Each Task Group will meet three or four times between May and July this year. Task Groups will consist of diverse stakeholders, community partners, and other community members with interest and/or expertise, including critical perspectives on equity. 

The Community Outreach Liaison (see below) will assist in the process of Task Group formation, serving as a connector and facilitator for stakeholder and community participation.

The CAARP will enlist assistance from the following technical consultants:

  • Nitsch Engineering, experts in infrastructural resilience and low-carbon procurement). In Phase 1, working with relevant Town staff and key stakeholders, the  company will lead a discovery process to determine Amherst’s infrastructure resilience needs and opportunities with an emphasis on the technical aspects of procurement and implementation. Nitsch staff will also lend their expertise to the Transportation and Infrastructure Task Group.
  • Regenerative Design Group (RDG). Based on the needs and priorities identified by the ECAC and patterns revealed in the Level 1 Assessment of the Massachusetts Healthy Soils Action Plan, the RDG will model the current state of soils in Amherst and provide guidance for land use planning that protects and enhances the functions and services provided by healthy soils. The Level 2 Soil Health Assessment and Guidance consists of three components:

1. Analysis of Existing Soil Function

2. Assessment of Significance, Vulnerabilities, and Opportunities of Soil Health

3. Recommendations for Aligning Land Use Planning and Management with Soil Health

Finally, RDG will provide recommendations for establishing research and other programs to collect and analyze Level 3 data. This work will not only allow Amherst to participate in state, federal, and private programs rewarding beneficial land management such as Carbon Credits and Payment for Ecosystem Services, but also advance the scientific understanding of soils as natural climate change solutions. We additionally anticipate that RDG will lend their expertise to the Land Use and Natural Systems Task Group.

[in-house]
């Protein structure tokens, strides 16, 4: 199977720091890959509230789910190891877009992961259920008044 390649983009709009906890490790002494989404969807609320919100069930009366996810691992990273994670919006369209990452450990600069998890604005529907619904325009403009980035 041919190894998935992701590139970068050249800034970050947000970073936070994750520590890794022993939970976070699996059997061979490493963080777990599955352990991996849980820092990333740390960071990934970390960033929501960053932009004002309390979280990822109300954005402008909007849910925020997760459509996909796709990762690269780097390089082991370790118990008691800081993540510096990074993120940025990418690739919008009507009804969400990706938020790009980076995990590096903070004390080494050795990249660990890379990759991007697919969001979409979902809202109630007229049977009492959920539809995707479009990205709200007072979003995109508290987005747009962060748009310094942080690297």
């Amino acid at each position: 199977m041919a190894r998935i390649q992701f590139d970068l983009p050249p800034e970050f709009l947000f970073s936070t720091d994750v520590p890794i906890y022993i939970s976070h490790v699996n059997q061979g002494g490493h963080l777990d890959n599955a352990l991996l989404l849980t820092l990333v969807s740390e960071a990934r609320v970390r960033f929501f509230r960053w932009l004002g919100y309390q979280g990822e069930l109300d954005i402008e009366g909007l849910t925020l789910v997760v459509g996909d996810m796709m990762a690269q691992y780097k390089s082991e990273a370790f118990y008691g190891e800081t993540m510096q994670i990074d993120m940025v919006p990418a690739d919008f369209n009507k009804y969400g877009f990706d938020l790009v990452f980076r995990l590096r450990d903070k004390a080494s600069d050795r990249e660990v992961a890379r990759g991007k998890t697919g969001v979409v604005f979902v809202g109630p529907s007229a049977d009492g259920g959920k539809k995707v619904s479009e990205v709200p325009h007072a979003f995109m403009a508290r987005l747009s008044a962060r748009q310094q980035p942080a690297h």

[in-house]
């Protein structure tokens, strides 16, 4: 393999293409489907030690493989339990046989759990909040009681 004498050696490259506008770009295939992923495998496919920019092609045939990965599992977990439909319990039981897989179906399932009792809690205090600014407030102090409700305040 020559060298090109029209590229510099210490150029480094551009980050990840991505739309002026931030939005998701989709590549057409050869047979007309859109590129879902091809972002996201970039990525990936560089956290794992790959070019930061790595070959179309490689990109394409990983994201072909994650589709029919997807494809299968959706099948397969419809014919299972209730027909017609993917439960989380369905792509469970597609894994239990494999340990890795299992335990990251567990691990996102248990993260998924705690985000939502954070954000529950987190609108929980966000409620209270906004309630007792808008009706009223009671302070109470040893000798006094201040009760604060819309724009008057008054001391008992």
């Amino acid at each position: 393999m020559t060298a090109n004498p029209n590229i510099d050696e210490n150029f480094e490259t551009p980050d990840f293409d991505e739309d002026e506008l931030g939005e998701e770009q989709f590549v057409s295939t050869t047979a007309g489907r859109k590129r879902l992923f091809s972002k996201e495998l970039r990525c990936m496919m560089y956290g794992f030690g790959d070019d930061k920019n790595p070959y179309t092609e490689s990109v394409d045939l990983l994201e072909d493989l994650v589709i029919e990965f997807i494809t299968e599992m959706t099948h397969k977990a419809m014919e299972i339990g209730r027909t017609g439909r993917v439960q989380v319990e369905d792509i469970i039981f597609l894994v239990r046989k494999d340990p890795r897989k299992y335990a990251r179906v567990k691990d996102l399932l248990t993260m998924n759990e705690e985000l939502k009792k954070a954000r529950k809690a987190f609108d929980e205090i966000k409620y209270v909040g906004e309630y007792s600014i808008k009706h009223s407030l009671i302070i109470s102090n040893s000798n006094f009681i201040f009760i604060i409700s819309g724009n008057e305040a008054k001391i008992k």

• Community Outreach Liaison: Amherst resident Gazit Chaya Nkosi will serve as a key liaison between CAARP community partners, Linnean, and ECAC, supporting community outreach and relationship development in service of participation and equity goals. The Community Outreach Liaison will be a leader in the development of the CAARP community outreach strategy, which will include Phase 1 Task Group formation and Phase 2 community meeting planning and execution.
  • Linnean Solutions: The Linnean team, including Project Manager Lauren de la Parra and Principal Jim Newman, will lead the design and execution of the CAARP planning process, including meeting planning, facilitation, and/or support, synthesis of feedback, development of presentations and key communications, and all other process-based aspects of the work. In addition, Linnean will support all other elements of the planning process, including strategy development and prioritization, and will lead the development of the final Climate Action, Adaptation and Resilience Plan report.
  • Energy and Climate Action Committee (ECAC). The Energy and Climate Action Committee, with support from Linnean Solutions, will lead the process of Sector Gap Analysis and the development of the CAARP’s core goals and strategies. They recommend that two (2) members of the ECAC chair each of the proposed sector-based Task Groups according to interest and/or expertise, and that these Task Groups serve to implement the Sector Gap Analyses as outlined by the ECAC. The ECAC will also support community outreach as a continuation of their work already undertaken.

A draft of the CAARP is expected in March of 2021 and will be presented to the ECAC and Town Council in May of 2021.

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  1. Please see the comment on the energy return over energy input ration (ERoEI) for the type of mono-crystalline PV panels available today; it appears that their ERoEI<1, meaning they're a net energy sink, rather than a source….

  2. In the Daily Hampshire Gazette on May 8, 2020, it is reported that Holyoke City turned down $275,000 in green energy funds. In Amherst, the Jones Library Demolition-Expansion project forfeited more than $450,000 in grant funds when Trustees did not even APPLY for “Green Library” grant funds. How many residents in Amherst are aware of this fact? If this Committee is taking climate change seriously, take a closer look at, then reject unsustainable projects such as the Jones Library demolition-expansion.